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NSA Wraps Private Firms into Intel Efforts

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NSA Wraps Private Firms into Intel Efforts


NSA Wraps Private Firms into Intel Efforts

NSA Wraps Private Firms into Intel Efforts

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  • <iframe src="" width="100%" height="290" frameborder="0" scrolling="no" title="NPR embedded audio player">
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The domestic spying program revealed by The New York Times depended on the cooperation of the nation's telecom companies. But it's certainly not the first time the National Security Agency has used the private sector.


The domestic government surveillance program revealed by The New York Times reportedly depends on the cooperation of the nation's telecommunications companies. This isn't the first time the National Security Agency has turned to the private sector, but as NPR's Larry Abramson reports, the digital age has made the government more dependent on private companies than ever.


The NSA's collaboration with American telecom companies goes back to the agency's early days after the second world war. Back then, the NSA's technical ability to monitor phone and telegraph traffic was limited, so the government asked companies like Western Union to join Operation Shamrock. According to James Bamford, who's written two books about the NSA, the telegraph companies agreed to hand over copies of every telegram every day.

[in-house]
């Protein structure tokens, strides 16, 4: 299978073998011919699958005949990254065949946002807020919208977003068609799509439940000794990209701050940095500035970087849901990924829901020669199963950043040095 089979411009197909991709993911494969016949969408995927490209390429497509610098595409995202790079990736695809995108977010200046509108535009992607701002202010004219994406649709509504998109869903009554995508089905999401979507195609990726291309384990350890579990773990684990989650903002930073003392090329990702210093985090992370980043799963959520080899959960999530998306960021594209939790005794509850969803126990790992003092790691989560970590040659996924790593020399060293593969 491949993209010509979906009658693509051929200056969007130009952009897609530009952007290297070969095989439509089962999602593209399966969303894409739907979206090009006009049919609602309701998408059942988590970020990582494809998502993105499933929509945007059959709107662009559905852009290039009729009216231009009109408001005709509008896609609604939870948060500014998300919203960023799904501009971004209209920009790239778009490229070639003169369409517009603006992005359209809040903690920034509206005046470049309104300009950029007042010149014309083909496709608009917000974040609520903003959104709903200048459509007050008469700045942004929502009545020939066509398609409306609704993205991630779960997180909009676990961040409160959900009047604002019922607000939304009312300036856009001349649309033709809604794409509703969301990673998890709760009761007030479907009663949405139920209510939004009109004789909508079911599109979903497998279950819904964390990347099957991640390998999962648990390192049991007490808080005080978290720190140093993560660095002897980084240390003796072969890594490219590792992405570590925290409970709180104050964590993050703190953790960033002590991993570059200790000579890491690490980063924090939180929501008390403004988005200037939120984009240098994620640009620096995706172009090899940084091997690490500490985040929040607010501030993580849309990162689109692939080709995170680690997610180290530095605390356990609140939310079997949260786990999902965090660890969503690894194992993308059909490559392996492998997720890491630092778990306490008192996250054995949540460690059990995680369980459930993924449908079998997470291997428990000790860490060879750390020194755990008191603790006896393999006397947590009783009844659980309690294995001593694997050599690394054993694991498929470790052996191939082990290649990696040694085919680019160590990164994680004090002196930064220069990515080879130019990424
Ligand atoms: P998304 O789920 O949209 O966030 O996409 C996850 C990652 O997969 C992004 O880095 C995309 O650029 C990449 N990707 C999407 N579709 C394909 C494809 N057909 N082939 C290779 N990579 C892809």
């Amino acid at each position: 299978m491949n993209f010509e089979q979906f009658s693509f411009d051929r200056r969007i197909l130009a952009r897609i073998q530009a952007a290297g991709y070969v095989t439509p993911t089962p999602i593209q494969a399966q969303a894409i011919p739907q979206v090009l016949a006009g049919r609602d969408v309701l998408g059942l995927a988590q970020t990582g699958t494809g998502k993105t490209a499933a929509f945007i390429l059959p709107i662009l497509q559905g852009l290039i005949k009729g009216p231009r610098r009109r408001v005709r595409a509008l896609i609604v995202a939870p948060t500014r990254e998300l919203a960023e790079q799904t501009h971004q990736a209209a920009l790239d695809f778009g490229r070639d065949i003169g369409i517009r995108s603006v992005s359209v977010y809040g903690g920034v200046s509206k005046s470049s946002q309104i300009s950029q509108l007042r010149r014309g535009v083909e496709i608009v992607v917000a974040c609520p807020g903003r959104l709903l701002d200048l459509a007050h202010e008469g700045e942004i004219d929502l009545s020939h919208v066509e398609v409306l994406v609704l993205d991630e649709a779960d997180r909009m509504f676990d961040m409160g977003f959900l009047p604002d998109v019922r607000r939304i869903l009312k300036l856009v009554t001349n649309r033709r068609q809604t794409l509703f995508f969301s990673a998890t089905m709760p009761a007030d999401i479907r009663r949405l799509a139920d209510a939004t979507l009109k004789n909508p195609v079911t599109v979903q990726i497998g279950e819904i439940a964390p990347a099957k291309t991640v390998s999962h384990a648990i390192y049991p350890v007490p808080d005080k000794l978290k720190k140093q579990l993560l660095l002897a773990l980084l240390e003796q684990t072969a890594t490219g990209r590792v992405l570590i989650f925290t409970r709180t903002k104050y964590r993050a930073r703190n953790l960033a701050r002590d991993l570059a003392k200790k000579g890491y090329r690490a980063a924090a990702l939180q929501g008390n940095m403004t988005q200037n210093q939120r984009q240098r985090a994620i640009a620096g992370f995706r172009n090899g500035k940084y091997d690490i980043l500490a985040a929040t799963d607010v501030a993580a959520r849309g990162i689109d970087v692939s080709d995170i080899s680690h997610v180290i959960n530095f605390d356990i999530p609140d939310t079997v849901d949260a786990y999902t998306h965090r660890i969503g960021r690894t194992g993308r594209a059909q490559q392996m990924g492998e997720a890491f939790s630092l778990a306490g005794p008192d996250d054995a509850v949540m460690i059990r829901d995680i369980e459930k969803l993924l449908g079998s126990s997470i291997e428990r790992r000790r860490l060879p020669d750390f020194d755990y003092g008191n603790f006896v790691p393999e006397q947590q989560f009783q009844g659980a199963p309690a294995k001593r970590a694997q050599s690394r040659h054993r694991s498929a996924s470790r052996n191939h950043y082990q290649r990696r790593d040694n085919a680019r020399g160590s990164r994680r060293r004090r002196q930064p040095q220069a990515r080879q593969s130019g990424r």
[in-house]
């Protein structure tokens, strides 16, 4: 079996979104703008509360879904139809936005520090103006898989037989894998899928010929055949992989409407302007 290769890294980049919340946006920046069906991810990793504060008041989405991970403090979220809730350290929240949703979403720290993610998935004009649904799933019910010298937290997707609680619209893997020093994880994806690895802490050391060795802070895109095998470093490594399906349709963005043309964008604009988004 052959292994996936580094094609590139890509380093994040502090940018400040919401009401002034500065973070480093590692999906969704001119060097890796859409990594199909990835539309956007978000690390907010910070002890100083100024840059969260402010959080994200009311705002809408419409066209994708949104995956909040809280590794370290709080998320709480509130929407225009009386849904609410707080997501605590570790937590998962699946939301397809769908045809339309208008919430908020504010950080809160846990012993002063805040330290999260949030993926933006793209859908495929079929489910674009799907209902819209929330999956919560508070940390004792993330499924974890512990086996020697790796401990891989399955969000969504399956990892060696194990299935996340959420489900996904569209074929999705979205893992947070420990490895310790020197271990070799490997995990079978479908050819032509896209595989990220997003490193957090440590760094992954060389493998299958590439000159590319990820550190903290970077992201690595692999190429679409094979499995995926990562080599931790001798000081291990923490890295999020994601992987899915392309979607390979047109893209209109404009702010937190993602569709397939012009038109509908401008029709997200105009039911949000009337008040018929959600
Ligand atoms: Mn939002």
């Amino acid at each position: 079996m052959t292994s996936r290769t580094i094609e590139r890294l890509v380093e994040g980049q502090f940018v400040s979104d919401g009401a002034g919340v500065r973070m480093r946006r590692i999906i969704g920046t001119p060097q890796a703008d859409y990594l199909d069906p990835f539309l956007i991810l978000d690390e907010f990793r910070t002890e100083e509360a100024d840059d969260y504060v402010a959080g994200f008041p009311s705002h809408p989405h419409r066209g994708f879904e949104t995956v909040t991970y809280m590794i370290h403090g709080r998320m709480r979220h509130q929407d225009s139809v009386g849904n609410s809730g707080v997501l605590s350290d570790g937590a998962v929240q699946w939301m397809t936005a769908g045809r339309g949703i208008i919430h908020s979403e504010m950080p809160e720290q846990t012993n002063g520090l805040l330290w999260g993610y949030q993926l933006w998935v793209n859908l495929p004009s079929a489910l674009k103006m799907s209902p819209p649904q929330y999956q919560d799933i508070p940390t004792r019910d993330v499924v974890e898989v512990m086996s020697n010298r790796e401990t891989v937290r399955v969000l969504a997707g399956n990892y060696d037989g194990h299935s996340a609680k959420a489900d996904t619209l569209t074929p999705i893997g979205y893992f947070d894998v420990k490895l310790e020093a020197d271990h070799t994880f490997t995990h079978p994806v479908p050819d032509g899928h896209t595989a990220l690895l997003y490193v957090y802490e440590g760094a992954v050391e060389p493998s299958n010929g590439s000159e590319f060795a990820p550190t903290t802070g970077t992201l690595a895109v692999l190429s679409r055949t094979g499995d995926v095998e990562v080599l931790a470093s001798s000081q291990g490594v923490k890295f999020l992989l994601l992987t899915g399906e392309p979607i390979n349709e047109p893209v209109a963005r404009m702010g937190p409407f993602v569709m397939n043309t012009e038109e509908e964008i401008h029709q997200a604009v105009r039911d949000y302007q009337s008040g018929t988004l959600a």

Mr. JAMES BAMFORD (Author): So at midnight every night, somebody from NSA would go over to the telecommunications company and they would give them all the tape journals of all the telegrams that day from Western Union.

ABRAMSON: As communications moved to satellites, the NSA's access improved. Massive antenna arrays could snatch international phone traffic out of the skies. But James Bamford says the digital age has thrown a wrench into the process.

Mr. BAMFORD: One of the problems NSA has is that a lot of the international telecommunications is switching from satellites to undersea fiber-optic cables.